by Tom Utescher
For Chestnut Hill native and rising La Salle High School senior Tommy Walker, the 2013 scholastic crew season was just the start of a very busy year of rowing.
Early in the spring, he attended one of many regional camps where U.S. Rowing coaches identify promising young athletes, and he was chosen to attend the National Junior High Performance Camp in Pittsburgh beginning in mid-June. There, various teams were selected to represent the United States in international juniors events both here and in Europe, and on July 9 Walker was one of 13 sweep rowers and scullers who traveled to Oklahoma City for the 2012 CanAmMex Games Regatta.
As the name implies, the event is a three-way competition between rowers in the national developmental programs of Canada, the U.S., and Mexico. While there, Walker performed in two races in an eight-oared shell and one contest in a coxed four, winning all three with his U.S. teammates.
The whole experience has been an eye-opener for the 6’7”, 185 lb. Walker, starting with the camp in Pittsburgh.
“You have all the best coaches in the country coming out to help and support U.S. Rowing,” he related, “and you’re surrounded by the best rowers. Also, it’s very different living at the camp for a month and concentrating on nothing but rowing. It’s a special environment and it has a very different feel than regular school competition.”
There were, at least, some familiar faces at the elite gathering. Among the group were fellow La Salle rowers Andrew Barnish and Andrew Schutta, along with a third rising junior Walker knew, Steph Eble of Mount St. Joseph Academy. Schutta and Eble would make the trip to Oklahoma with Walker, while Barnish was selected to compete for the U.S. at the 2013 Junior World Championships, which will be held next month in Lithuania.
While Oklahoma City has not traditionally been known as a water sports mecca, the area has invested millions of dollars to reengineer and revitalize the portion of the North Canadian River that flows through the capital city. Locks, dams, and eventually a state-of-the art boathouse were built. This stretch of the waterway was renamed the Oklahoma River, and it now boasts an Olympic training facility that accommodates canoeists and kayakers as well as rowers.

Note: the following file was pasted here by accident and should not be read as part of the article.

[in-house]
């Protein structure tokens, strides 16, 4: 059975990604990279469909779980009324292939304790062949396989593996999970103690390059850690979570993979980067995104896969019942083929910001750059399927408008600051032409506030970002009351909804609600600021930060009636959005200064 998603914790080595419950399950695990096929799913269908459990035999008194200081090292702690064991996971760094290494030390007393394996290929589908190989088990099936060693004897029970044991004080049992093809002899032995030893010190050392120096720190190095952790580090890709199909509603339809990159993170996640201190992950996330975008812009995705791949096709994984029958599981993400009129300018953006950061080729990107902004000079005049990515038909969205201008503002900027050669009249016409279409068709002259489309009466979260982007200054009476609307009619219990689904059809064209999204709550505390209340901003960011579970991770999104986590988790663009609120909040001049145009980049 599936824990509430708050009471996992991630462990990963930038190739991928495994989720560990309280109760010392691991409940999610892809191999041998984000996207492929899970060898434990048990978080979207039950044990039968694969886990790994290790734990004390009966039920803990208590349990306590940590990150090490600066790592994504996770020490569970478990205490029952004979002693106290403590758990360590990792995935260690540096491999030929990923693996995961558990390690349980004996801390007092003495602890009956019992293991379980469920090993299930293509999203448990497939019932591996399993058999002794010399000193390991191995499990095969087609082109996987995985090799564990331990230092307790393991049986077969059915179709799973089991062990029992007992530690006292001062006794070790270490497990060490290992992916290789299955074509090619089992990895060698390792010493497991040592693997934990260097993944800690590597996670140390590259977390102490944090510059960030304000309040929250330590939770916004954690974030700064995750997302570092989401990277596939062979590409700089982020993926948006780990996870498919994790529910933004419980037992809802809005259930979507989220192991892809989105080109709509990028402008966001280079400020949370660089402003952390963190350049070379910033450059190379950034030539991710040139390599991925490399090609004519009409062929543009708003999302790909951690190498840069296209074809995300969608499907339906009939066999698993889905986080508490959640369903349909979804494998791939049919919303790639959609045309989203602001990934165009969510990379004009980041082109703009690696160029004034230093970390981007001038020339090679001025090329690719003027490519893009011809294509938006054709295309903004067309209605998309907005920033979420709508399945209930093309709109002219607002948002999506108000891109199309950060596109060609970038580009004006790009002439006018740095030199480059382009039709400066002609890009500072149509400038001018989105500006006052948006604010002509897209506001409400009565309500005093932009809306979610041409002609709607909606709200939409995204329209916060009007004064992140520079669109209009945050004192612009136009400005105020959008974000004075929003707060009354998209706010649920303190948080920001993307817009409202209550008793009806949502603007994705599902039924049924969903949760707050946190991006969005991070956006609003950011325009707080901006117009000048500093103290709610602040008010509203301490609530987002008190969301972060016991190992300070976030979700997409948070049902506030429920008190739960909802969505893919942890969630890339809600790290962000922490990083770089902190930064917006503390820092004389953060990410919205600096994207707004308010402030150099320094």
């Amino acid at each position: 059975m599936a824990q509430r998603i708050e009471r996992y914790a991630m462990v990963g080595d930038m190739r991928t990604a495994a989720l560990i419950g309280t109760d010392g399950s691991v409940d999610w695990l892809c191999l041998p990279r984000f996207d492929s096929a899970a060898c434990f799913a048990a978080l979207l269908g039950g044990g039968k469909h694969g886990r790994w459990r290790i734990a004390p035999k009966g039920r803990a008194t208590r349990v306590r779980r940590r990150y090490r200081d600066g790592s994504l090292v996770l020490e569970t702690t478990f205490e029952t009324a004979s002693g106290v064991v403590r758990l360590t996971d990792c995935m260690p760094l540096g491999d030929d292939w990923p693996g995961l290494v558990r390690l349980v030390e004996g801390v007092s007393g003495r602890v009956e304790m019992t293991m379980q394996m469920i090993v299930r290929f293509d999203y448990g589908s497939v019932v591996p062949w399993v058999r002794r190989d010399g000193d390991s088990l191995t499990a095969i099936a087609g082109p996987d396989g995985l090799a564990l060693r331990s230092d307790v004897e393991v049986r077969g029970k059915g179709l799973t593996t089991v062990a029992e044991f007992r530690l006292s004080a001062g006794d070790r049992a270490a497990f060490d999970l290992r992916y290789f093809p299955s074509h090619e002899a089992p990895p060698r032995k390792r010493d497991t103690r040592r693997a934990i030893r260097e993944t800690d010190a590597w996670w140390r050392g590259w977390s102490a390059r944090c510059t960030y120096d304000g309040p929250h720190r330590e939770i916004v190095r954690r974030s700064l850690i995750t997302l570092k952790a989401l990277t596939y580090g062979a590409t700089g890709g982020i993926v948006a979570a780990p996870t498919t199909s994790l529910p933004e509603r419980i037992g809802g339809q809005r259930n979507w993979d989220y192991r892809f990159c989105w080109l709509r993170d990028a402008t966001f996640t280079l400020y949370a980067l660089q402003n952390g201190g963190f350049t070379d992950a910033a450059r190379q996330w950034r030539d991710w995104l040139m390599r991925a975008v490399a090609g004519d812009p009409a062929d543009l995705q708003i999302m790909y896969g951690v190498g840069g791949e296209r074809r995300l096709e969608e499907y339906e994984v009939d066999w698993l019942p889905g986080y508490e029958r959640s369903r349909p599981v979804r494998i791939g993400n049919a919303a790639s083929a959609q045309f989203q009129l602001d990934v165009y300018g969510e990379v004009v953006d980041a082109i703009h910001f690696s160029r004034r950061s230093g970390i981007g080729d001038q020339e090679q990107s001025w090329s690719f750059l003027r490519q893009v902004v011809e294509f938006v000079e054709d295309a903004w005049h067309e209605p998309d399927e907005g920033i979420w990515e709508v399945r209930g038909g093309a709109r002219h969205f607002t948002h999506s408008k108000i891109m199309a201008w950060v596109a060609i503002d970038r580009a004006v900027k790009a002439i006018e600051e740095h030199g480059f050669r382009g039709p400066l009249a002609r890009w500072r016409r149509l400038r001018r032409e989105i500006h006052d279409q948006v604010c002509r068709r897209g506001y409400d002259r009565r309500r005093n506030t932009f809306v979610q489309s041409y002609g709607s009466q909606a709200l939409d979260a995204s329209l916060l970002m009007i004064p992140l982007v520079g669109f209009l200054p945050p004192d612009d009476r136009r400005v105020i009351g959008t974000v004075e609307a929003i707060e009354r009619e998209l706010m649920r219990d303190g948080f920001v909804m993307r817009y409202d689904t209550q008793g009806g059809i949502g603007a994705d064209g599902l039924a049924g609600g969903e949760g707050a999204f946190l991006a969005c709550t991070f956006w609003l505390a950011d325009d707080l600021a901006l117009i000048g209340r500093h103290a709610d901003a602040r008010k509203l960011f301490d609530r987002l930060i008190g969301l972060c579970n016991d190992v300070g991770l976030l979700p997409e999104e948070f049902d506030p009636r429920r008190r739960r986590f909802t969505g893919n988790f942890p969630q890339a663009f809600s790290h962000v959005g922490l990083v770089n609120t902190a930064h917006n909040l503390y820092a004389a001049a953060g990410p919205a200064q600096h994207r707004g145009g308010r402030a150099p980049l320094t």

On their first evening in the Sooner State, Walker and his mates in the U.S. eight faced the other two national crews in an informal 500-meter sprint. The Americans won this tune-up race in one minute, 21.69 seconds, followed by the Mexicans (1:23.70) and the Canadians (1:25.04). All of the subsequent racing was done on a 2000-meter course, which is the international standard.
Walker was assigned to the four-with-coxswain for Friday, July 12, and here the finishing order was the same: USA (6:55.25), Mexico (6:58.83), Canada (7:01.46). When the eights raced the following day, the pattern held, with the USA first in 6:15.12, Mexico second in 6:17.79, and Canada third in 6:26.79. In the overall point tally for the CanAmMex, Mexico came out on top thanks to its prowess in the smaller boats, especially the sculls.
Walker’s success over the summer won’t come as a shock to those who know his family background; there are definitely some rowing strands woven into his DNA.
His mother and older sister Emily were members of the crew at Mount St. Joseph Academy. Emily, in fact, was in the first Mount varsity eight to win a gold medal at the Stotesbury Cup Regatta, and she continued her crew career at Harvard. Tommy’s older brother, Ted, was a successful member of the crew at La Salle High before he decided to focus on swimming at Penn State.
“My parents have always been very supportive, and my siblings had a huge influence on me,” Tommy related. “They both had a lot of inborn talent and then they each worked very hard to get the most out of that natural ability. They’re great role models and I’ve always looked up to both of them.”
Like his brother, Tommy swam for the highly regarded aquatic team at La Salle, but after his sophomore year he decided to go all-in with rowing.
“I was pretty good at swimming, and our team was great, but I just fell in love with crew, the whole atmosphere and environment,” he explained. “Also if you’re serious about competing at a high level in college, then rowing is going to be a year-round thing for you.”
Walker, whose academic interests runs towards math and science, is just starting the process of selecting a college, but he’s already sure that rowing will figure into his future plans.
“Right now, I’m just looking forward to a little time off, because I pretty much went right from the school season into the U.S. camp,” he pointed out. “There’s a little break right now, but it won’t be long before fall crew starts up back at La Salle.”
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